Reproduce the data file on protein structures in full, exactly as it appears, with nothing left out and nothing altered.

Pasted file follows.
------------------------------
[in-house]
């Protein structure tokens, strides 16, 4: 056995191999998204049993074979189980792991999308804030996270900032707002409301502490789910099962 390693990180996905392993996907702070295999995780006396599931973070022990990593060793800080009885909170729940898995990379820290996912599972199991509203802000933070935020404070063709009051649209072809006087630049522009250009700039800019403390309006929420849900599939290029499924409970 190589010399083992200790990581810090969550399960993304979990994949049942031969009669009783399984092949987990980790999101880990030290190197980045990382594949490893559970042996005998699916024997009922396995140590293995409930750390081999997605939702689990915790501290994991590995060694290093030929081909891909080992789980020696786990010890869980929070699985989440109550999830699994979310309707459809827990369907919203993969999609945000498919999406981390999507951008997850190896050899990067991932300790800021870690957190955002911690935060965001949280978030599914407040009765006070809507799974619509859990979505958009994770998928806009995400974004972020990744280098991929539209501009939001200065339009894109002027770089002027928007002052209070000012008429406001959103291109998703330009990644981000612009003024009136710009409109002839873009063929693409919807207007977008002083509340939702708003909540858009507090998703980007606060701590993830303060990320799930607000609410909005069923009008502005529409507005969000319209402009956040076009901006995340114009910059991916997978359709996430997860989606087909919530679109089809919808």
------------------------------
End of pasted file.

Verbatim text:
[in-house]
């Protein structure tokens, strides 16, 4: 056995191999998204049993074979189980792991999308804030996270900032707002409301502490789910099962 390693990180996905392993996907702070295999995780006396599931973070022990990593060793800080009885909170729940898995990379820290996912599972199991509203802000933070935020404070063709009051649209072809006087630049522009250009700039800019403390309006929420849900599939290029499924409970 190589010399083992200790990581810090969550399960993304979990994949049942031969009669009783399984092949987990980790999101880990030290190197980045990382594949490893559970042996005998699916024997009922396995140590293995409930750390081999997605939702689990915790501290994991590995060694290093030929081909891909080992789980020696786990010890869980929070699985989440109550999830699994979310309707459809827990369907919203993969999609945000498919999406981390999507951008997850190896050899990067991932300790800021870690957190955002911690935060965001949280978030599914407040009765006070809507799974619509859990979505958009994770998928806009995400974004972020990744280098991929539209501009939001200065339009894109002027770089002027928007002052209070000012008429406001959103291109998703330009990644981000612009003024009136710009409109002839873009063929693409919807207007977008002083509340939702708003909540858009507090998703980007606060701590993830303060990320799930607000609410909005069923009008502005529409507005969000319209402009956040076009901006995340114009910059991916997978359709996430997860989606087909919530679109089809919808």